Ageing populations and rising skill demands have heightened expectations that higher education systems will widen their offer of continuing education and training (CET) for adults aiming to renew or augment their skills at an advanced level. CET is becoming increasingly important for maintaining a highly skilled workforce in Germany, and particularly in the state of Brandenburg in support of the undergoing structural change of its economy. Coal production in Brandenburg is being phased out, while the state government is seeking to encourage the development of advanced manufacturing and to increase the capacity for innovation activity. These developments will likely increase the demand in the labour market for high-level skills. At the same time, Brandenburg’s workforce is ageing; its people will likely be expected to participate longer in the labour market than in past.

However, Brandenburg’s public higher education institutions have so far been only marginal providers. To expand their offer of CET, they require more legal certainty about the use of public funding in light of European Union (EU) state aid policy. EU state aid policy ensures public subsidies (state aid) are not used by state agencies to crowd out markets (economic activity). There are no clear EU, federal or state-level directions about whether CET is a non-economic activity and thus exempt from EU state aid rules.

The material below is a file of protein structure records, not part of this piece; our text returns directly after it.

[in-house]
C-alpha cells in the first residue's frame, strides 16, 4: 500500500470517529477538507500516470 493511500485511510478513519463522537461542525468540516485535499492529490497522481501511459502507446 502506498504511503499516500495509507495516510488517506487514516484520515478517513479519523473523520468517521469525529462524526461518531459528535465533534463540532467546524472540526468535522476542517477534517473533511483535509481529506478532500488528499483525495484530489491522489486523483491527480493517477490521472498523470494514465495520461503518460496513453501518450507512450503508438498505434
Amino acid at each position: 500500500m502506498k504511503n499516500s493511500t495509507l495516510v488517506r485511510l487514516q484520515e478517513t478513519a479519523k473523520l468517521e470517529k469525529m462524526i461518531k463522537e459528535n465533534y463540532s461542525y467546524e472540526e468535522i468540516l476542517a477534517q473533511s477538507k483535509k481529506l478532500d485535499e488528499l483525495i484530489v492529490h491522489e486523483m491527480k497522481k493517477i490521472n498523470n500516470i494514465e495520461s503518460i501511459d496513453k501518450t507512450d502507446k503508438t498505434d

This report analyses the reasons for this legal uncertainty and provides recommendations to the state government and public higher education institutions in Brandenburg about how to clarify the status of CET as a state-aided activity. It also proposes pointers for interpretation and future reform of the EU framework on state aid with respect to CET, and provides impulses for policy action in other German states and at the federal level.

The OECD project team commissioned a legal analysis of this question to KPMG Law. KPMG Law was asked to investigate how the different categories of education and training are reflected in the EU legal framework and to develop recommendations aimed at increasing legal certainty. The OECD project team further engaged a German tax expert on higher education institution operations to advise the work. This report benefited substantially from feedback and comments received from Bernhard von Wendland, a senior expert on state aid law and research and innovation policy from the European Commission.

This report is an output of the project “Analysis and advice for a renewed tertiary education strategy for Brandenburg and guidance on categorisation of scientific continuing education”, which consisted of two sub-projects and was funded by the EU through the Structural Reform Support Programme. The application for funding of the sub-project on categorisation of CET in higher education was submitted by the University of Applied Sciences Potsdam (Fachhochschule Potsdam, FH Potsdam) on the initiative of its President, Prof. Dr. Eva Schmitt-Rodermund, in agreement with the other seven public HEIs in Brandenburg and the Ministry for Science, Research and Culture of the State of Brandenburg (Ministerium für Wissenschaft, Forschung und Kultur, MWFK). The project was conducted in close collaboration with FH Potsdam, the state’s seven other public HEIs, MWFK, and the Directorate General for Structural Reform Support of the European Commission.

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